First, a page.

Nadia Kahf and Dalya Youssef, two hijab-wearing attorneys from New Jersey, have recently been sworn in as state Superior Court judges, becoming trailblazers in the process. This is a significant moment for Muslim women, who have faced harmful stereotypes about their religion and role in it. The swearing-in of Kahf and Youssef, who openly display their faith, has brought pride and inspiration to the Muslim community. They join other Muslim women and men who serve as state judges in New Jersey. The elevation of these women to the Superior Court bench comes at a time when some women face prejudice and restrictions on wearing the hijab in other parts of the world.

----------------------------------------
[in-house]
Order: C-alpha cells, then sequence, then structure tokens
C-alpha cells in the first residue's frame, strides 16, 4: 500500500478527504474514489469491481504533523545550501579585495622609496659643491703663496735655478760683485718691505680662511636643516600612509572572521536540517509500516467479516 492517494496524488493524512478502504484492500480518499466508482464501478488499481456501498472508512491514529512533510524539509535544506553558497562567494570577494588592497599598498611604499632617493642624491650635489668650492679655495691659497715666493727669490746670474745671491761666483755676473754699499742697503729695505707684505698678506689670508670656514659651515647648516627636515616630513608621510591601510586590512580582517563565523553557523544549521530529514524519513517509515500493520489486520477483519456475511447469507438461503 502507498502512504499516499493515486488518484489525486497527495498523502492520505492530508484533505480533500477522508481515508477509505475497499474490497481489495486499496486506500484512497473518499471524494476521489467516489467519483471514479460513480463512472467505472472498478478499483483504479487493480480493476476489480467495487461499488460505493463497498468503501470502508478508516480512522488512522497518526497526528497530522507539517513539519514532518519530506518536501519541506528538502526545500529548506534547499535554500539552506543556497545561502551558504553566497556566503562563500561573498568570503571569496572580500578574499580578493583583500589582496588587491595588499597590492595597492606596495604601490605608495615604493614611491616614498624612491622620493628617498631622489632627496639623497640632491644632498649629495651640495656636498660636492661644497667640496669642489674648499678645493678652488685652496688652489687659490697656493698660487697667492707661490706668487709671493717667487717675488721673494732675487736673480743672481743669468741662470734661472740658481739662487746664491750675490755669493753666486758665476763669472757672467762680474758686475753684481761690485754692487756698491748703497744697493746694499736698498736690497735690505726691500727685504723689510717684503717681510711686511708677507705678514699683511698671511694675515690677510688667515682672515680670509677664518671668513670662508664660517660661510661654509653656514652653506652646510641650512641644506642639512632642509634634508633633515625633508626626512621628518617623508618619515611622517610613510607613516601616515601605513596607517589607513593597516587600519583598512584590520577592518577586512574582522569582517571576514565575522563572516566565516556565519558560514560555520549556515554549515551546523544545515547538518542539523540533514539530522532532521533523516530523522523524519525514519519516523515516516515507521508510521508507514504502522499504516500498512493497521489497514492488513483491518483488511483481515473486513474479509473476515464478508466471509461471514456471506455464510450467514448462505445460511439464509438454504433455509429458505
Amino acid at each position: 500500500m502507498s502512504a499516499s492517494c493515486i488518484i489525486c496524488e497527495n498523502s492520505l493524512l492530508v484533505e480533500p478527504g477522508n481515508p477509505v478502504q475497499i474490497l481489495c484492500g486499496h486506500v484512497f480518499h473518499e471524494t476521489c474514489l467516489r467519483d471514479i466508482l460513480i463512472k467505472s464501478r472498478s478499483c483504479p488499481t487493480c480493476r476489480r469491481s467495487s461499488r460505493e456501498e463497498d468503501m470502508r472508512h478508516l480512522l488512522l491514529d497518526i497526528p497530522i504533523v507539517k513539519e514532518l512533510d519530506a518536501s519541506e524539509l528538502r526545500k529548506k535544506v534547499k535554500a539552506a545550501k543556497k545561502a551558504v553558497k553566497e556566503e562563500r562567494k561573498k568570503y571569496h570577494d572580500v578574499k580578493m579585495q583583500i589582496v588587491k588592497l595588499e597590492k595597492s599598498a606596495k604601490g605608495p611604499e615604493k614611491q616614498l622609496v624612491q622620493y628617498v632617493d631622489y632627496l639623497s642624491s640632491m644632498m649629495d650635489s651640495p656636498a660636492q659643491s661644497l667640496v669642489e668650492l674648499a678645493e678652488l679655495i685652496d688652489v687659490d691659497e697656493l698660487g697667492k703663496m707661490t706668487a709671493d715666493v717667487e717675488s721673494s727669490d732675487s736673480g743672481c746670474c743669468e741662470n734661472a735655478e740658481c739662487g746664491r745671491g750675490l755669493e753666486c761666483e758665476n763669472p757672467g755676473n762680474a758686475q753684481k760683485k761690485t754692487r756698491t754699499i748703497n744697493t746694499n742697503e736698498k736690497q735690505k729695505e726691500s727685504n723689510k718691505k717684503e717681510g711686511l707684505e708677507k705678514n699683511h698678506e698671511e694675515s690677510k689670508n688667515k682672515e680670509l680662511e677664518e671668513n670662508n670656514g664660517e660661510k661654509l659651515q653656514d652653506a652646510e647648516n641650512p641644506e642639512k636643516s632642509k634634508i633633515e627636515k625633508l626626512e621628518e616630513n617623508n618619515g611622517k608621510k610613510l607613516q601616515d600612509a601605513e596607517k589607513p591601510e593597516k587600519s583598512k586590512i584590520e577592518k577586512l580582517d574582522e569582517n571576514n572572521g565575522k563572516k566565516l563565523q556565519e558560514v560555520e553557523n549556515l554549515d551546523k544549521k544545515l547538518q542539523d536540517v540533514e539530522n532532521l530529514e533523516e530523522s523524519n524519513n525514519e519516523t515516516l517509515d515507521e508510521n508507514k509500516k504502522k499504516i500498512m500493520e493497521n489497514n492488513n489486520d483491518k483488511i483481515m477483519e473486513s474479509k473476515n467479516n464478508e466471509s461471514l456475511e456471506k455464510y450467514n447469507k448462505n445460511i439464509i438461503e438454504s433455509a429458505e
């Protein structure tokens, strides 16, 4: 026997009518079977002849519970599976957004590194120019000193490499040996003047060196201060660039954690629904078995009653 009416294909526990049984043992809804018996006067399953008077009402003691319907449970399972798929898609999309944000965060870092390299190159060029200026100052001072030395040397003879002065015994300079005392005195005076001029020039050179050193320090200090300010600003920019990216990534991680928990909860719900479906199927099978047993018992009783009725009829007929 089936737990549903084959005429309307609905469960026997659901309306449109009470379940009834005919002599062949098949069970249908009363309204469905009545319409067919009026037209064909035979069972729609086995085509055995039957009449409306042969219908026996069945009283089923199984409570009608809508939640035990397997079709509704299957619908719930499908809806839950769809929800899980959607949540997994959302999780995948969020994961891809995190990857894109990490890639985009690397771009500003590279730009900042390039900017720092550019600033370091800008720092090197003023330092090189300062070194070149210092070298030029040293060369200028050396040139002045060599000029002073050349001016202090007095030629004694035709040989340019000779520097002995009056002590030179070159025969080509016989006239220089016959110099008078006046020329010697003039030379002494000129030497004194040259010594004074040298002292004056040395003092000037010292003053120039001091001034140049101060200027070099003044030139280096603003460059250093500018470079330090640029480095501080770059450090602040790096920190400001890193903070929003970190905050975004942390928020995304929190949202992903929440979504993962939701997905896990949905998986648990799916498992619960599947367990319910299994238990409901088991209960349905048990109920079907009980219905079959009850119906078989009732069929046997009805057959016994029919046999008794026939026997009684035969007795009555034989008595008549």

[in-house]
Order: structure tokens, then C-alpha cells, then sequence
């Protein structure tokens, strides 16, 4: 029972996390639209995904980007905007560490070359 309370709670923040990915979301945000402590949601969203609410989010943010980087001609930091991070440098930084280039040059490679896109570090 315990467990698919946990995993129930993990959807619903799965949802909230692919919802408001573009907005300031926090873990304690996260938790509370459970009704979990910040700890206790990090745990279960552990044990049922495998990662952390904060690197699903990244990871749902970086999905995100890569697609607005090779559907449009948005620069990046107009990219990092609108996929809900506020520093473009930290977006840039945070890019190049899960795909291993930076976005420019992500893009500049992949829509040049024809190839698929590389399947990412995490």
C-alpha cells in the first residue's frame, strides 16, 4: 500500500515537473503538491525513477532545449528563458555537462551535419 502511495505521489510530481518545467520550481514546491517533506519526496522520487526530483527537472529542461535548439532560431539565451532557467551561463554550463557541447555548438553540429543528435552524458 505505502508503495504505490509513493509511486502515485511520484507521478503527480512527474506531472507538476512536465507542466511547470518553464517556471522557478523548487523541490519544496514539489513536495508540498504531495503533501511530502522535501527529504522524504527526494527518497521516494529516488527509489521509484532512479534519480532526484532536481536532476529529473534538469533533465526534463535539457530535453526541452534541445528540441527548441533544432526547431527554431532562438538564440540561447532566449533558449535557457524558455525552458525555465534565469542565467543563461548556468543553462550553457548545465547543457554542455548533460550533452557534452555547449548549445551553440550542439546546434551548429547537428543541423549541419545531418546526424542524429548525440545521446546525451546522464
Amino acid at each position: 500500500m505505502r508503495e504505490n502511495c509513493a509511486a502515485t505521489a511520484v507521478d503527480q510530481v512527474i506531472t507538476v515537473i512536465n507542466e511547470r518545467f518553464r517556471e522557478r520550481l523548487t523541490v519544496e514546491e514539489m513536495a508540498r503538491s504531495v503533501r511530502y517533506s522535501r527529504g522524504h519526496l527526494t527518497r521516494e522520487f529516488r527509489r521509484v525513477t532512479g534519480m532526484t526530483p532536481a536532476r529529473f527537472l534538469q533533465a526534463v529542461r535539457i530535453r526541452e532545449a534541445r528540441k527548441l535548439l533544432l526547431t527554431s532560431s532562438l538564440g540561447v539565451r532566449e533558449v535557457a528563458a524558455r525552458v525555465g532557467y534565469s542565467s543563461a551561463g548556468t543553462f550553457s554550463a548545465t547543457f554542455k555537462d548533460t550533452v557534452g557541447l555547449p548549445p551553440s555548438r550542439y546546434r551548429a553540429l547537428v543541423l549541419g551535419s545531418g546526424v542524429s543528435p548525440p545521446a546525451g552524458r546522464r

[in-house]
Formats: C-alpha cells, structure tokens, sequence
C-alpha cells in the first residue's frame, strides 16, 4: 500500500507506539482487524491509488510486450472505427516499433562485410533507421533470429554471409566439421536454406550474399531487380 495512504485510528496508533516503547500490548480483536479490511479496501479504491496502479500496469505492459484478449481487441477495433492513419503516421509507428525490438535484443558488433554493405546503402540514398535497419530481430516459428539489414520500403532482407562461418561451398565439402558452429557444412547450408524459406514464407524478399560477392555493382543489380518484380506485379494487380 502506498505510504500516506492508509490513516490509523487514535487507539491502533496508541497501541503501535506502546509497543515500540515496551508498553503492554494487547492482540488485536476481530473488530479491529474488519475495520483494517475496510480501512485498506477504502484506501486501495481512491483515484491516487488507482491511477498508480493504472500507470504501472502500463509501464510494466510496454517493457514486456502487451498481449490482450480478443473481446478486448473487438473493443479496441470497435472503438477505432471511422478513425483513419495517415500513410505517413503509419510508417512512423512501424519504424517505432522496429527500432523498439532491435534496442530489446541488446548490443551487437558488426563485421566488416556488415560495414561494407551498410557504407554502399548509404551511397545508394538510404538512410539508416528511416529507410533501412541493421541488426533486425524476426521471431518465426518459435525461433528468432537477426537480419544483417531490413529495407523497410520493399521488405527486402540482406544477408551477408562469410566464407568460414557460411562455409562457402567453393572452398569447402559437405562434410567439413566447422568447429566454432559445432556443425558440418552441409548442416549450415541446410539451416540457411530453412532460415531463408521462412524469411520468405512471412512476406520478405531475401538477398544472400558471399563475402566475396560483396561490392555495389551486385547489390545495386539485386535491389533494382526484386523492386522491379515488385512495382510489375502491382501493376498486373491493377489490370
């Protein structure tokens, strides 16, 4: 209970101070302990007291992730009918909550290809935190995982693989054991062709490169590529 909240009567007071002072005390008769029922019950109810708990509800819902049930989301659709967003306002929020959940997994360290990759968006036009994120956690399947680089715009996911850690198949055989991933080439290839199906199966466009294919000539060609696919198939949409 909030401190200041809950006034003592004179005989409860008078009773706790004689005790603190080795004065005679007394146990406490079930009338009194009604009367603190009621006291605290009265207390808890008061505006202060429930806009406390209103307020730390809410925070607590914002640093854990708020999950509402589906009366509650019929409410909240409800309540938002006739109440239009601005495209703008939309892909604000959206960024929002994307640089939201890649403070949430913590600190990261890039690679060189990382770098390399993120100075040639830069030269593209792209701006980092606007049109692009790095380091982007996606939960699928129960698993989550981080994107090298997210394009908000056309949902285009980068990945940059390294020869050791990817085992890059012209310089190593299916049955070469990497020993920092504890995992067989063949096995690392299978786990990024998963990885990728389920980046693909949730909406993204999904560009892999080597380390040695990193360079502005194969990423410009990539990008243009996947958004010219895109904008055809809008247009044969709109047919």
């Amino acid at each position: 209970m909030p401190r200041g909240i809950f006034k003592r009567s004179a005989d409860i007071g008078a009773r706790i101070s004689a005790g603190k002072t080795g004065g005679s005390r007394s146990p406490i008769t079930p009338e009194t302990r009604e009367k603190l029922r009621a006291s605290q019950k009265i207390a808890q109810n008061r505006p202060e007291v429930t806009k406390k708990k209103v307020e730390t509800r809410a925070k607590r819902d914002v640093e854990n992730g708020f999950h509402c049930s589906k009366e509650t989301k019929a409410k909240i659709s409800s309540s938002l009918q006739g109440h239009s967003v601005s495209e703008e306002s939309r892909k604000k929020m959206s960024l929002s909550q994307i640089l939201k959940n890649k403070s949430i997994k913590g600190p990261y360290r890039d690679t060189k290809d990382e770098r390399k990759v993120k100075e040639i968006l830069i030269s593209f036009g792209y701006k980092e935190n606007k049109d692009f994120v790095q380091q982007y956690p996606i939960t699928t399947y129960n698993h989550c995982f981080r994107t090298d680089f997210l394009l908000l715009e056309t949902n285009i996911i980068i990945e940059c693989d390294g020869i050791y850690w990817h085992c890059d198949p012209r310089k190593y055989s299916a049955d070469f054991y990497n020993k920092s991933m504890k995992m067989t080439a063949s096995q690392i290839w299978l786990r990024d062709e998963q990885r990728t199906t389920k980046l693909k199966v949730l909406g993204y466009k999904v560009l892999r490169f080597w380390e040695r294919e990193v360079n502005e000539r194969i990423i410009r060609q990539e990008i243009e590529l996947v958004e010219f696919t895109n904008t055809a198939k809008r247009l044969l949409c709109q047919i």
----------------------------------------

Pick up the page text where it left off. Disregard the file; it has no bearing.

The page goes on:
Both Kahf and Youssef have long been known as leaders in their communities. Kahf has served as the chair of the New Jersey chapter of the Council on American-Islamic Relations and the Islamic Center of Passaic County, and has worked as a legal advisor for a domestic violence and social services agency. Youssef was a founding member and past president of the New Jersey Muslim Lawyers Association, and has provided legal assistance to low-income individuals through a nonprofit law firm. She is also involved in various committees and organizations promoting diversity and pro bono work. Overall, the swearing-in of Kahf and Youssef is a proud and historic moment for the Muslim community, and a reflection of the achievements of Muslim women throughout history. Despite common stereotypes, Muslim women are highly educated and have been actively involved in politics, with many running for office and winning elections.